Why It's Okay To Take A Gap Year

Why It's Okay To Take A Gap Year

It's becoming popular to take a year or semester off after high school.
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The practice of taking a gap year has become increasingly popular in the last few years. Even President Obama’s daughter Malia is deferring her admission to Harvard University. There are people who say gap years aren’t a good thing and that a student who takes a year or semester off before enrolling in college are less likely to complete a bachelor’s than those who entered college right after high school.

To be honest, taking a gap year or semester is good for several reasons. For me, when I graduated from high school, I was burnt out from all the academic coursework and social atmosphere I was forced to be in. As someone who has a disability which can force me to be an introvert at times, I need time to myself after dealing with people (especially my peers) for so long. I already had three colleges I hoped to attend and the results were denials, waitlists and not finishing an application. So, I was forced to attend the local community college. I'm not bashing community college, but I was personally not all that interested in going to one for several reasons.

I eventually withdrew from the college and took a semester off before going away to a college in Massachusetts in August of 2015. One of the main reasons I stopped going to community college was because I was confused (with what I wanted to do with my life) as well as suffering from brief chronic depression where I’d rather stay reclusive. My time off from school allowed me to recharge for a bit and prioritize my college plans. I no longer wanted to major in Music Business or Audio Production and really fell in love the idea of being a Communications major, which I am now. I was also able to find a school that was reasonably far and did not deny me on the basis of my very terrible SAT Scores.

While I didn’t get a job, I think taking a year off after high school is a good idea, or even a semester if you don’t want to be home for too long. There are programs for gap year kids or you could get a job at the local Target or Starbucks. If you have the means, go out and travel the world or the country. Many of my friends from college told me they took a year or semester to figure out what they wanted to do. In the end, you won’t be judged how long it takes it to get there, but for not getting there at all.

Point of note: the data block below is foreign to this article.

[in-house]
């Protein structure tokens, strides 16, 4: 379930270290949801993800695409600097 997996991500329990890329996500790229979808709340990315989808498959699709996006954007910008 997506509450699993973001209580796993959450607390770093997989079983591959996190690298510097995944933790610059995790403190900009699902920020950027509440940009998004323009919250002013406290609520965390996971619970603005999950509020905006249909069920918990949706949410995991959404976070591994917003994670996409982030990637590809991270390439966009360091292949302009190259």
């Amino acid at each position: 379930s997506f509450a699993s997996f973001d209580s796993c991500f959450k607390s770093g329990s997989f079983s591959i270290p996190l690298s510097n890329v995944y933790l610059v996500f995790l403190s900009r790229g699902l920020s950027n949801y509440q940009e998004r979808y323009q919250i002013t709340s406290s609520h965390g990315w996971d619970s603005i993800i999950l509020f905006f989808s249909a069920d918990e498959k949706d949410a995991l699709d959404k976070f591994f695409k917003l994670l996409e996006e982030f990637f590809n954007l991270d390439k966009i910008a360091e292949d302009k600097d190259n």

Cover Image Credit: VergeCampus

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I'm The Girl Without A 'Friend Group'

And here's why I'm OK with it

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Little things remind me all the time.

For example, I'll be sitting in the lounge with the people on my floor, just talking about how everyone's days went. Someone will turn to someone else and ask something along the lines of, "When are we going to so-and-so's place tonight?" Sometimes it'll even be, "Are you ready to go to so-and-so's place now? Okay, we'll see you later, Taylor!"

It's little things like that, little things that remind me I don't have a "friend group." And it's been like that forever. I don't have the same people to keep me company 24 hours of the day, the same people to do absolutely everything with, and the same people to cling to like glue. I don't have a whole cast of characters to entertain me and care for me and support me. Sometimes, especially when it feels obvious to me, not having a "friend group" makes me feel like a waste of space. If I don't have more friends than I can count, what's the point in trying to make friends at all?